by Willy Staley
There has been much commiseration lately over the perceived decline of hip-hop. It’s bad because it’s fully transitioned to pop, say some. It’s bad because of The Internet, say others. To me, this seems to be a whole lot of misplaced nostalgia. Do these people really want to return to the early 90’s-so they can hear Cypress Hill on the radio? Or maybe the late 90s, to catch a guest verse from Fiend or C-Murder on some No Limit clusterfuck of a record? The 90s were not some paradise for commercial rap where mainstream radio played UGK, Heltah Skeltah and Mac Dre all the time; most commercial rap sucked in the 90s, too.
So in order to avoid the pitfalls of nostalgia, let’s focus our collective attention in a little closer, on an odd little micro-trend in rap: the way that the current state of viral marketing is totally ruining songs about consumer goods. Specious? Yes. Speculative? Definitely. But best of all, it’s completely unfalsifiable, because it’s happening in my head.
As Dave Bry wrote recently, rap doesn’t concern itself with making a divide between art and commerce, or at least doesn’t always see money as a source of corruption. Bry wrote about how he was saddened to see rappers getting paid by malt liquor companies to shill for them. I assume he was referring to St. Ides’ awesome campaign in the early 90s of having rappers do 30–60 second raps about their product — which tastes like what normal malt liquor might taste like immediately after brushing your teeth.
Ice Cube was their most famous spokesman, but my favorite ad would have to be the brilliantly named Geto Boys track “My Malt’s Playin Tricks On Me”.
When Willie D refers to St. Ides’ “smooth taste” you know that he’s been paid for it, and you know he’s lying through his teeth (which might feel like they’ve just been brushed, but they have not).
But in that age, you didn’t always have to pay rappers to rap about their favorite malt liquor. Let’s not forget Eazy-E’s classic, “8 Ball”, his semi-ode to Olde English 800 which — ironically — was written by Ice Cube, as Cube forces Eazy to admit towards the end of the song.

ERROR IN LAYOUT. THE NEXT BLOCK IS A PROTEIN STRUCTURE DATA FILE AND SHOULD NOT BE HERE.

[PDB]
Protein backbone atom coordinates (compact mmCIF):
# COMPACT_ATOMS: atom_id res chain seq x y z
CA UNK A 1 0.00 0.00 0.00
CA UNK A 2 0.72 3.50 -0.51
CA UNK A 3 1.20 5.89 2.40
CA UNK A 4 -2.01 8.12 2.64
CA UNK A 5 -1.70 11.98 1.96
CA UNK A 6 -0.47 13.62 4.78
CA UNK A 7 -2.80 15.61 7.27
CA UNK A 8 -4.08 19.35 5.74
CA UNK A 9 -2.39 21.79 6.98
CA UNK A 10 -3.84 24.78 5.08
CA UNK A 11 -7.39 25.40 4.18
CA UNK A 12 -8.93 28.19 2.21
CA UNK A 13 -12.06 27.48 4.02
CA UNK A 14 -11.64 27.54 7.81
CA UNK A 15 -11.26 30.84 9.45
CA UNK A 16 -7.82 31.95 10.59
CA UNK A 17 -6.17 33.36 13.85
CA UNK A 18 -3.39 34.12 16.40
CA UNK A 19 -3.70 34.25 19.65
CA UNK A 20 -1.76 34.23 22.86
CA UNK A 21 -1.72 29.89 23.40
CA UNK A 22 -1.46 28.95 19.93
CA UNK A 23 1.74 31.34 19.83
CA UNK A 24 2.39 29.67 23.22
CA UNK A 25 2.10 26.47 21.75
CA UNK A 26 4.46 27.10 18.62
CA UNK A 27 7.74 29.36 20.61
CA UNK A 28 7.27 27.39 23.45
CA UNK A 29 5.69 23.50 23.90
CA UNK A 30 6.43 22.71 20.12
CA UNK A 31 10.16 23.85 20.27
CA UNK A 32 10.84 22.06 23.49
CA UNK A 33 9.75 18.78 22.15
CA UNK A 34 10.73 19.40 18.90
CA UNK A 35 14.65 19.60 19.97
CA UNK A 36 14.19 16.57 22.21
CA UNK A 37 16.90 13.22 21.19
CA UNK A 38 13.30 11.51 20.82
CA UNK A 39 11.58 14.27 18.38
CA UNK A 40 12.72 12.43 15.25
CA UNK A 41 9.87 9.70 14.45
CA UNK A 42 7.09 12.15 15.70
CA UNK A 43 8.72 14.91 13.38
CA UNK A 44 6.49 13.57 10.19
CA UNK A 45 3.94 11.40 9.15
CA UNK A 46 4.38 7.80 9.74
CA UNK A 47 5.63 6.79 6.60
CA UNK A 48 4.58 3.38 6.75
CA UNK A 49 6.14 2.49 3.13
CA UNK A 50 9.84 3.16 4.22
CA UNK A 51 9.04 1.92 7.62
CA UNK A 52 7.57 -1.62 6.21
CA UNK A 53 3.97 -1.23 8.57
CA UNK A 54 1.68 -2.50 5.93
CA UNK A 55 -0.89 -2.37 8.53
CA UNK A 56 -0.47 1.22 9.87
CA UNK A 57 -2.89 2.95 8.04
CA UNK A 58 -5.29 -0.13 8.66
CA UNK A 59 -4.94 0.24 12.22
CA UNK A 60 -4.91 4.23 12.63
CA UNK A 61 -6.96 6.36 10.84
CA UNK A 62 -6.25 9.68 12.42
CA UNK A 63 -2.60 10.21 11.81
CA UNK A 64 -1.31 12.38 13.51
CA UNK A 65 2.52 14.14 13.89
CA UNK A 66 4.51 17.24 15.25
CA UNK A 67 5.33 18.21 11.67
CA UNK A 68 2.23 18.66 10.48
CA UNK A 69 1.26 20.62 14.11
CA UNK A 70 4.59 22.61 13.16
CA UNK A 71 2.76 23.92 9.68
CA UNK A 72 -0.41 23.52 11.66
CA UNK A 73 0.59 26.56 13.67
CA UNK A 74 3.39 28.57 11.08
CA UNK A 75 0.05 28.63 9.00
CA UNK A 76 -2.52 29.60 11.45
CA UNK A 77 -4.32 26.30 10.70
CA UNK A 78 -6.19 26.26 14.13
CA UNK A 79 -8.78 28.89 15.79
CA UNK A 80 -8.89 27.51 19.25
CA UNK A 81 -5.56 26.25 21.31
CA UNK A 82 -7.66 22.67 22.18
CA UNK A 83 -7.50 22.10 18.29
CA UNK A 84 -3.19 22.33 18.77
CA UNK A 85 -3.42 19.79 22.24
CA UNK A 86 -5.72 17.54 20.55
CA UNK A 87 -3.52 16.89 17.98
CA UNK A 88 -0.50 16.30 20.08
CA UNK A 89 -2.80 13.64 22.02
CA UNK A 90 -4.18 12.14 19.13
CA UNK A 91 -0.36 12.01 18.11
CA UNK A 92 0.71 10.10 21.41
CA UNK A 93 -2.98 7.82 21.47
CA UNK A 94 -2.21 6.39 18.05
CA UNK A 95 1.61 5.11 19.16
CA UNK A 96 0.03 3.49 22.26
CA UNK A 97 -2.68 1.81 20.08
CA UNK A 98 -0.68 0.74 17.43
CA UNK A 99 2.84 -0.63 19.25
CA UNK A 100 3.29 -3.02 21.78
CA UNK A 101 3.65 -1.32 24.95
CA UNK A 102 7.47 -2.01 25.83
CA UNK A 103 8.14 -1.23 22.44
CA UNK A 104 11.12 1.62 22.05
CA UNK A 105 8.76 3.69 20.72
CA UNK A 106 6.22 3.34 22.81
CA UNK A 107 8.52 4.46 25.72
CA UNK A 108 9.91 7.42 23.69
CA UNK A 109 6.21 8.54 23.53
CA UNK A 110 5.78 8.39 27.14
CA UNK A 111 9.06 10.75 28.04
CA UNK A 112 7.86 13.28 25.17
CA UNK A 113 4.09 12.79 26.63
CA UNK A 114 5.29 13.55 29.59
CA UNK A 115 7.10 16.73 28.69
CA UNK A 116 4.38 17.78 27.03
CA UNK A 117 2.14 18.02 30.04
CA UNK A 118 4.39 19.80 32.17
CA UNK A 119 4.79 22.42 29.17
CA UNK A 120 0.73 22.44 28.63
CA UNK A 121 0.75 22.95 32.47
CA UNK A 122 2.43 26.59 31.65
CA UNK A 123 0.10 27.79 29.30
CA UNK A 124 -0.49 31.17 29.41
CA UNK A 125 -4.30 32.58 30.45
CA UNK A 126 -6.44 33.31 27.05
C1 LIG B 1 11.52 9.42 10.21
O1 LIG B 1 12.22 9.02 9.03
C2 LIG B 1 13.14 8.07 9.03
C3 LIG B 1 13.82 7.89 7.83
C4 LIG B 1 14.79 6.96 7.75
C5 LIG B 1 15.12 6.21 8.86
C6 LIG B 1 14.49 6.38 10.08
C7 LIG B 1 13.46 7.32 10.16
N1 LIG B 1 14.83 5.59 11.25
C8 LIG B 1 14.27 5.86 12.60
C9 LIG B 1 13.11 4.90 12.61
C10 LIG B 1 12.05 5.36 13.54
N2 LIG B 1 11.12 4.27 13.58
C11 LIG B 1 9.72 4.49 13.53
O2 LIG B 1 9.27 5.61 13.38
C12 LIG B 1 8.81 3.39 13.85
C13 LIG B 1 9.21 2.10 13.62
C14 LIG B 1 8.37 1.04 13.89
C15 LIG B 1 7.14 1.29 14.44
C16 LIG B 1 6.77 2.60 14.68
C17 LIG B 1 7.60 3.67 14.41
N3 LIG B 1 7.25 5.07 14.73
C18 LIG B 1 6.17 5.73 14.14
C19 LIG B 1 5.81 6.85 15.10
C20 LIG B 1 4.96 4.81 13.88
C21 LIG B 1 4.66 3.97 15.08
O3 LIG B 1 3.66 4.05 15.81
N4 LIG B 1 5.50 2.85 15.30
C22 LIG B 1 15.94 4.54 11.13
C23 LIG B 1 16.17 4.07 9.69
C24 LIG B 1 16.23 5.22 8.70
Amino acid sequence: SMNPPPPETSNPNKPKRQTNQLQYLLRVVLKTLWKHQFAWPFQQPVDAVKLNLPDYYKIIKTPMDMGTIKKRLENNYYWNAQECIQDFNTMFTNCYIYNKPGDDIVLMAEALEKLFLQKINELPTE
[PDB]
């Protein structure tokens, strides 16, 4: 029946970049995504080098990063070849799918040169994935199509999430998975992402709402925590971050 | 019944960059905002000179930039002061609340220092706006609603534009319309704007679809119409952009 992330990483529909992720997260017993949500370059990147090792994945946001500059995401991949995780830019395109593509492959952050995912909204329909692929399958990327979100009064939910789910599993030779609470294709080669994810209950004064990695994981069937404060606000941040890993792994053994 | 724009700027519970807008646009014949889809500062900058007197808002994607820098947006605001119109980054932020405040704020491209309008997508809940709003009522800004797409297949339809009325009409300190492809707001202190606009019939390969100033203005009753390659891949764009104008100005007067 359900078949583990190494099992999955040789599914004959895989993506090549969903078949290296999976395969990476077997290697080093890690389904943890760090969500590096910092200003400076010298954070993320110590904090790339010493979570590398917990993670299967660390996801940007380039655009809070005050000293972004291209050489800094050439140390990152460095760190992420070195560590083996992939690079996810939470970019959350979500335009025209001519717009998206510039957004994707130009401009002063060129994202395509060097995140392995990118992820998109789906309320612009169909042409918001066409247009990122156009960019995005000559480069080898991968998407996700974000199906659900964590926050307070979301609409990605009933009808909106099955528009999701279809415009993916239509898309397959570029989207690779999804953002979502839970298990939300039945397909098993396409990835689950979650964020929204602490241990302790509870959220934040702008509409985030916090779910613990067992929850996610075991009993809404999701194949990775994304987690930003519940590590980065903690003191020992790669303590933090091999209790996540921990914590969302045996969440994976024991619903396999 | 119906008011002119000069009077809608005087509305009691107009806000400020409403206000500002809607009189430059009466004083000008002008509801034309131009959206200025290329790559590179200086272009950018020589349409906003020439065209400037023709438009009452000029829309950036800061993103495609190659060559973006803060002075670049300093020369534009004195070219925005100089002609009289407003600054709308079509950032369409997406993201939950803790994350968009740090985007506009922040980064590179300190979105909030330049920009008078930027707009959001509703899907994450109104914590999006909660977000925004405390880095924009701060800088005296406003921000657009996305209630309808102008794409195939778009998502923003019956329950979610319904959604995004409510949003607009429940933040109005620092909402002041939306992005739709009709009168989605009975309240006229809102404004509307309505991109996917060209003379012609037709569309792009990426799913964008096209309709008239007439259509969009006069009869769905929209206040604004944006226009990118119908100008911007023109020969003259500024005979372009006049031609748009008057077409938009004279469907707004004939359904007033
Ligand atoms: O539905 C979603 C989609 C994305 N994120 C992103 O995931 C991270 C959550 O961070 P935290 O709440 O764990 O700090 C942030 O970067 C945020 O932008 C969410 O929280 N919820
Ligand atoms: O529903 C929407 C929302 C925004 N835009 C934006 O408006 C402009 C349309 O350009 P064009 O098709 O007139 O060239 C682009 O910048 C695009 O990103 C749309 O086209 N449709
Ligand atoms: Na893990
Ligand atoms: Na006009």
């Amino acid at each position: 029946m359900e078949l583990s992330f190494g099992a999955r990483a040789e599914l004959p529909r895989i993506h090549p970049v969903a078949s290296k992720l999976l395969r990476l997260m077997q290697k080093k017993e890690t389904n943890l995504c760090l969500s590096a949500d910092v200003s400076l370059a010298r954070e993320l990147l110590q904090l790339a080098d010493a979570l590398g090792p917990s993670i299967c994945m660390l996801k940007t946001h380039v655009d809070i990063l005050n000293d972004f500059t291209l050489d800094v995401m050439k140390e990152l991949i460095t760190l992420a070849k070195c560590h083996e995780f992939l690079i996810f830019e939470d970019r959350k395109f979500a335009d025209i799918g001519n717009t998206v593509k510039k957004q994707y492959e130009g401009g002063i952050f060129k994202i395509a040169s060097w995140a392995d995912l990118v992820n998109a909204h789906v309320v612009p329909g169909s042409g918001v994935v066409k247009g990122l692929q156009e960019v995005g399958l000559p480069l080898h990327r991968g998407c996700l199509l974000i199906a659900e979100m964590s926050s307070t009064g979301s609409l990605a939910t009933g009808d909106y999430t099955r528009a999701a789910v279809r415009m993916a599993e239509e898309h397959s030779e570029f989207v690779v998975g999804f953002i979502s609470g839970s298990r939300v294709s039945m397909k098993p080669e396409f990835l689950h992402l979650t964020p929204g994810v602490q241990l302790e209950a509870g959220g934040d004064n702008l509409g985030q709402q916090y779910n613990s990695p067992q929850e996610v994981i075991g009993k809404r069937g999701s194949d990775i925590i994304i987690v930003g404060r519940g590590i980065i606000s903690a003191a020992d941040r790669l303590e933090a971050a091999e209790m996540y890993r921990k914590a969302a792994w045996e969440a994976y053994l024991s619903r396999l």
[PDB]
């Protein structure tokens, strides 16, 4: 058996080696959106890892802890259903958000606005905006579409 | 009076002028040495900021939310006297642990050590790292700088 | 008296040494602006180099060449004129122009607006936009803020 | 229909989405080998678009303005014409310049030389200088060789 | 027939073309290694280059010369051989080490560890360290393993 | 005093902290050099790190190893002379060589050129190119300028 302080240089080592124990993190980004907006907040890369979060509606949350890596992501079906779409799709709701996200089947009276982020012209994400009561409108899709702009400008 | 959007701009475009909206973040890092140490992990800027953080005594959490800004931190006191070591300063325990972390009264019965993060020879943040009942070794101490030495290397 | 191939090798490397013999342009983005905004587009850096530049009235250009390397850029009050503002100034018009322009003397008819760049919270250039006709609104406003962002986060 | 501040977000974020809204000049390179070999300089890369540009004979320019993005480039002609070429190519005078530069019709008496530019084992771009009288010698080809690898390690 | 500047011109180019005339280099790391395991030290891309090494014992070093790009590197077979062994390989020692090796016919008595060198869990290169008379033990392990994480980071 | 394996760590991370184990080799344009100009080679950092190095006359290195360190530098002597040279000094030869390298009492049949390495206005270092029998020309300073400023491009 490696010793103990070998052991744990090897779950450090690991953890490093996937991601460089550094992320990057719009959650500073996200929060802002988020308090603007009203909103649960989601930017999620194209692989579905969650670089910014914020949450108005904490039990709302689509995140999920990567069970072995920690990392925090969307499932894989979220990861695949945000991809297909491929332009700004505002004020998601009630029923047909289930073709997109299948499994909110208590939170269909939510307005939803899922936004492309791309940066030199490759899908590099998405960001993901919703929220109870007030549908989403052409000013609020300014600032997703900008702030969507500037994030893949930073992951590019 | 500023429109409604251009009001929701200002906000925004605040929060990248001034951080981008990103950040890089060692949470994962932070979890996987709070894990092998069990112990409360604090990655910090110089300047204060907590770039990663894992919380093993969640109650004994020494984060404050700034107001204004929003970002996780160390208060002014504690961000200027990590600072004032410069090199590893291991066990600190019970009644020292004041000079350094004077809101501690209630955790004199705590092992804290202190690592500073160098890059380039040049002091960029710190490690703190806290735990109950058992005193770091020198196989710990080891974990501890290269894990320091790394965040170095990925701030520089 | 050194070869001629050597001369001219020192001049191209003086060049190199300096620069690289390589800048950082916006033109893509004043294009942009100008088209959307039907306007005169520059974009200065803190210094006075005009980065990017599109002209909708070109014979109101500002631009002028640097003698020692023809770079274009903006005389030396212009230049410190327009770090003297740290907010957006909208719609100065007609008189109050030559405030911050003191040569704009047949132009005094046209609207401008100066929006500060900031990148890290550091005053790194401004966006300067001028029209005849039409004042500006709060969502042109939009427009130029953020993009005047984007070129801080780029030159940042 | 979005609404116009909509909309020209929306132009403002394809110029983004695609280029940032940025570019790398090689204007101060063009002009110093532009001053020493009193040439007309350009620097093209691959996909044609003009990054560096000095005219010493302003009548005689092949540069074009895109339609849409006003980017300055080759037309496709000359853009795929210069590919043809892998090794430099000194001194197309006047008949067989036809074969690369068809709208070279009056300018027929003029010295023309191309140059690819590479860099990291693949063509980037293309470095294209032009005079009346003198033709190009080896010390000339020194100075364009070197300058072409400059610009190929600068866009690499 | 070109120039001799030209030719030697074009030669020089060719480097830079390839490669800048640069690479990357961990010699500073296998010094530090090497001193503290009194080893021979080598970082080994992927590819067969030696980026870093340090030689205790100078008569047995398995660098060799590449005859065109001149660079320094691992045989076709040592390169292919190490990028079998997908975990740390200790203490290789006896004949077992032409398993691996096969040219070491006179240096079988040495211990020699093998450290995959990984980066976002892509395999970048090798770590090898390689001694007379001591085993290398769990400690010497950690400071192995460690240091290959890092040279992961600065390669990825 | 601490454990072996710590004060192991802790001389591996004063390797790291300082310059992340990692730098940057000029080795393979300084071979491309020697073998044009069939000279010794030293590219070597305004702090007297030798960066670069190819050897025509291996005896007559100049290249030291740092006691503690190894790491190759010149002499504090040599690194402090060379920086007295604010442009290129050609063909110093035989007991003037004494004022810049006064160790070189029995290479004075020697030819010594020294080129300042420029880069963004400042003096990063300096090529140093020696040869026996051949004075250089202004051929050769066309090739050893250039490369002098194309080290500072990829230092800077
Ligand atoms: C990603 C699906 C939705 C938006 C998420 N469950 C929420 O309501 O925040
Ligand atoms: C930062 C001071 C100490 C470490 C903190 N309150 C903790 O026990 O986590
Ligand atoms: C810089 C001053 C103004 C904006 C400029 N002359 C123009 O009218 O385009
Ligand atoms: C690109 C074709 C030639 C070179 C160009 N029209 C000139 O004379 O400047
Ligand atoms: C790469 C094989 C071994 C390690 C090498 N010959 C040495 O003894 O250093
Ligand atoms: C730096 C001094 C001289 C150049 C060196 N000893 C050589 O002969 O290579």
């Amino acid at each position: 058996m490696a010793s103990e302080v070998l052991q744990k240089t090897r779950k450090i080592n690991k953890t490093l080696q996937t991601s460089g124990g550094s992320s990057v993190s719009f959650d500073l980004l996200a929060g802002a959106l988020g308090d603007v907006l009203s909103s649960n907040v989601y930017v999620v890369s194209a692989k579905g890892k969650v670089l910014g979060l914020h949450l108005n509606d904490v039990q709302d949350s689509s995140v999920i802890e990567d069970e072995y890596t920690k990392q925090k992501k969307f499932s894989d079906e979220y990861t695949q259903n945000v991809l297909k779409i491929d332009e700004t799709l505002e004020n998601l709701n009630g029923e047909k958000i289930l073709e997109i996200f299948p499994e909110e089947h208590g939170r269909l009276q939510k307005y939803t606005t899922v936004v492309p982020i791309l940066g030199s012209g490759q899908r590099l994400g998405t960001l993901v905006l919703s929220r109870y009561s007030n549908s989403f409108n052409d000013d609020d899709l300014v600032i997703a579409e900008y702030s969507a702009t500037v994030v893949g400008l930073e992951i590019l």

And while these odes to specific brands of drink pop up from time to time — E-40’s “Carlo Rossi”; Busta Rhymes’ “Pass the Courvoisier” — it is rare that the artists are compensated directly by the bottling company.
It’s easy to understand as part of a larger, historical trend in rap where rappers claim brand affiliations and, somewhat inadvertently, drive trends that way (q.v. Run DMC “My Adidas”; Nelly “Air Force Ones”; The Pack “Vans”). While patently different from advertisements, these songs function even better than advertisements.
Despite whatever the CEO of Cristal said a few years back, this sort of endorsement is incredibly valuable. According to a year-old NPR story, the aforementioned “Pass the Courvoisier” (2001) helped Courvoisier reorient their brand in the last decade. “The Brandy of Napoleon” got a hood pass. Or, in their marketing manager’s words, “it was huge for the brand. Because it went on all the big hit lists. And the truth of the matter is that it really showed us what the importance of having that particular status in the African-American market was all about.”
McDonald’s took note of “that particular status” back in 2005, when they publicly offered $1 to $5 for every time a rapper’s in-song mention of a Big Mac aired on the radio. This led to a bit of a backlash against McDonald’s for their cynical marketing strategies. Between McDonald’s and Courvoisier, the lesson to advertisers is mixed: on the one hand, this sort of endorsement is invaluable, but it is damaging to publicly solicit it.
Enter the concurrent trends of declining album sales and viral marketing, and we can finally get to what’s going on inside my head, instead of these boring facts.
I recently came across this video by an unknown group of rappers from Cleveland called the Gwop Gang. It’s dedicated to Four Loko, a high-ABV caffeinated alkapop beverage that comes in a variety of foul-sounding flavors. Imagine Smirnoff Ice wearing Ed Hardy, and on a lot of blow. I invite you to enjoy the song, because it’s really quite good.